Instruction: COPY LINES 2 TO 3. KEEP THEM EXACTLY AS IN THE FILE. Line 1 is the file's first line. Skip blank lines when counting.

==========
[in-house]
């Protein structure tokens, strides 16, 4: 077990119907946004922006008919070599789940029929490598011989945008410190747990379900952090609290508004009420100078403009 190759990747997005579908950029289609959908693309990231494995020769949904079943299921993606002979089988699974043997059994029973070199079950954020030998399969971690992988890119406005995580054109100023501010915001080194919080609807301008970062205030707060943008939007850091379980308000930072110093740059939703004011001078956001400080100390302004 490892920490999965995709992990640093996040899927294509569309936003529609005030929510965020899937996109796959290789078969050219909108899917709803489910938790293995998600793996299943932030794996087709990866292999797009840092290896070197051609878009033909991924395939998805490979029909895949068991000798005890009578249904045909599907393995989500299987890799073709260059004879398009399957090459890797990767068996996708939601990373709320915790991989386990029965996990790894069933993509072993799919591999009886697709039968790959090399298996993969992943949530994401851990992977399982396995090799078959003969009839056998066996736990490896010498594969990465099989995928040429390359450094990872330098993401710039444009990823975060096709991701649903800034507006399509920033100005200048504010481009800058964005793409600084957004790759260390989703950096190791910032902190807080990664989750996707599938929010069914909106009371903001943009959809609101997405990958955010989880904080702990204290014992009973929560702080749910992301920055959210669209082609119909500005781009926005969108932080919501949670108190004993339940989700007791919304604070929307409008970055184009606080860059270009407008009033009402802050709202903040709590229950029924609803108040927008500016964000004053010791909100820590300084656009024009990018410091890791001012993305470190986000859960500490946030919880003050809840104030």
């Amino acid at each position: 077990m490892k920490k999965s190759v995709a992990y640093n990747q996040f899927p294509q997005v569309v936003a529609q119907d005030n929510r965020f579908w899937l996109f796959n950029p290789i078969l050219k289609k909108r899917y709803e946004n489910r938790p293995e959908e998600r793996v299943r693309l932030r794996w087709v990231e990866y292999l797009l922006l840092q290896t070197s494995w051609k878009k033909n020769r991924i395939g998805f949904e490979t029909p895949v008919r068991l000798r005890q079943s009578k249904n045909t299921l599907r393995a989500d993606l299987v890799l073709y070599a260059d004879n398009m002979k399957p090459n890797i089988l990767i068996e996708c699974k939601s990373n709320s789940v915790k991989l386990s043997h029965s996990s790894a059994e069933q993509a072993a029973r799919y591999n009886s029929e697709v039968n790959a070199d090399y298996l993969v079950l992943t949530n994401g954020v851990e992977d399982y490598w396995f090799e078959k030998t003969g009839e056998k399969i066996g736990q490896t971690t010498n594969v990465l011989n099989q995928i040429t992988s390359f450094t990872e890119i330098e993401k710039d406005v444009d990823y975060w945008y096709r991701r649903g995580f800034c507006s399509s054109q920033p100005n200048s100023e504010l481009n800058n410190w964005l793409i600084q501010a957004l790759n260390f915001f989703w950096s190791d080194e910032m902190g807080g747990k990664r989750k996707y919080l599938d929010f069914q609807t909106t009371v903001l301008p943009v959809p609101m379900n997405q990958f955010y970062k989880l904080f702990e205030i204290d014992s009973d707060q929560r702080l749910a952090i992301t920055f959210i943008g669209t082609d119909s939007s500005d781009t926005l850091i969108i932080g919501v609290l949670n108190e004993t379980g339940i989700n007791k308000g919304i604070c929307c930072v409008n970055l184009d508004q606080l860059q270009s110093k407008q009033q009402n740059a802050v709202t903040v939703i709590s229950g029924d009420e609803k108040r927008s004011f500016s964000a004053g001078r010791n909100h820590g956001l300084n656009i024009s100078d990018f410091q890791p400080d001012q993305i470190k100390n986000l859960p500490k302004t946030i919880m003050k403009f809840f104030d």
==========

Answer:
């Protein structure tokens, strides 16, 4: 077990119907946004922006008919070599789940029929490598011989945008410190747990379900952090609290508004009420100078403009 190759990747997005579908950029289609959908693309990231494995020769949904079943299921993606002979089988699974043997059994029973070199079950954020030998399969971690992988890119406005995580054109100023501010915001080194919080609807301008970062205030707060943008939007850091379980308000930072110093740059939703004011001078956001400080100390302004 490892920490999965995709992990640093996040899927294509569309936003529609005030929510965020899937996109796959290789078969050219909108899917709803489910938790293995998600793996299943932030794996087709990866292999797009840092290896070197051609878009033909991924395939998805490979029909895949068991000798005890009578249904045909599907393995989500299987890799073709260059004879398009399957090459890797990767068996996708939601990373709320915790991989386990029965996990790894069933993509072993799919591999009886697709039968790959090399298996993969992943949530994401851990992977399982396995090799078959003969009839056998066996736990490896010498594969990465099989995928040429390359450094990872330098993401710039444009990823975060096709991701649903800034507006399509920033100005200048504010481009800058964005793409600084957004790759260390989703950096190791910032902190807080990664989750996707599938929010069914909106009371903001943009959809609101997405990958955010989880904080702990204290014992009973929560702080749910992301920055959210669209082609119909500005781009926005969108932080919501949670108190004993339940989700007791919304604070929307409008970055184009606080860059270009407008009033009402802050709202903040709590229950029924609803108040927008500016964000004053010791909100820590300084656009024009990018410091890791001012993305470190986000859960500490946030919880003050809840104030």
């Amino acid at each position: 077990m490892k920490k999965s190759v995709a992990y640093n990747q996040f899927p294509q997005v569309v936003a529609q119907d005030n929510r965020f579908w899937l996109f796959n950029p290789i078969l050219k289609k909108r899917y709803e946004n489910r938790p293995e959908e998600r793996v299943r693309l932030r794996w087709v990231e990866y292999l797009l922006l840092q290896t070197s494995w051609k878009k033909n020769r991924i395939g998805f949904e490979t029909p895949v008919r068991l000798r005890q079943s009578k249904n045909t299921l599907r393995a989500d993606l299987v890799l073709y070599a260059d004879n398009m002979k399957p090459n890797i089988l990767i068996e996708c699974k939601s990373n709320s789940v915790k991989l386990s043997h029965s996990s790894a059994e069933q993509a072993a029973r799919y591999n009886s029929e697709v039968n790959a070199d090399y298996l993969v079950l992943t949530n994401g954020v851990e992977d399982y490598w396995f090799e078959k030998t003969g009839e056998k399969i066996g736990q490896t971690t010498n594969v990465l011989n099989q995928i040429t992988s390359f450094t990872e890119i330098e993401k710039d406005v444009d990823y975060w945008y096709r991701r649903g995580f800034c507006s399509s054109q920033p100005n200048s100023e504010l481009n800058n410190w964005l793409i600084q501010a957004l790759n260390f915001f989703w950096s190791d080194e910032m902190g807080g747990k990664r989750k996707y919080l599938d929010f069914q609807t909106t009371v903001l301008p943009v959809p609101m379900n997405q990958f955010y970062k989880l904080f702990e205030i204290d014992s009973d707060q929560r702080l749910a952090i992301t920055f959210i943008g669209t082609d119909s939007s500005d781009t926005l850091i969108i932080g919501v609290l949670n108190e004993t379980g339940i989700n007791k308000g919304i604070c929307c930072v409008n970055l184009d508004q606080l860059q270009s110093k407008q009033q009402n740059a802050v709202t903040v939703i709590s229950g029924d009420e609803k108040r927008s004011f500016s964000a004053g001078r010791n909100h820590g956001l300084n656009i024009s100078d990018f410091q890791p400080d001012q993305i470190k100390n986000l859960p500490k302004t946030i919880m003050k403009f809840f104030d």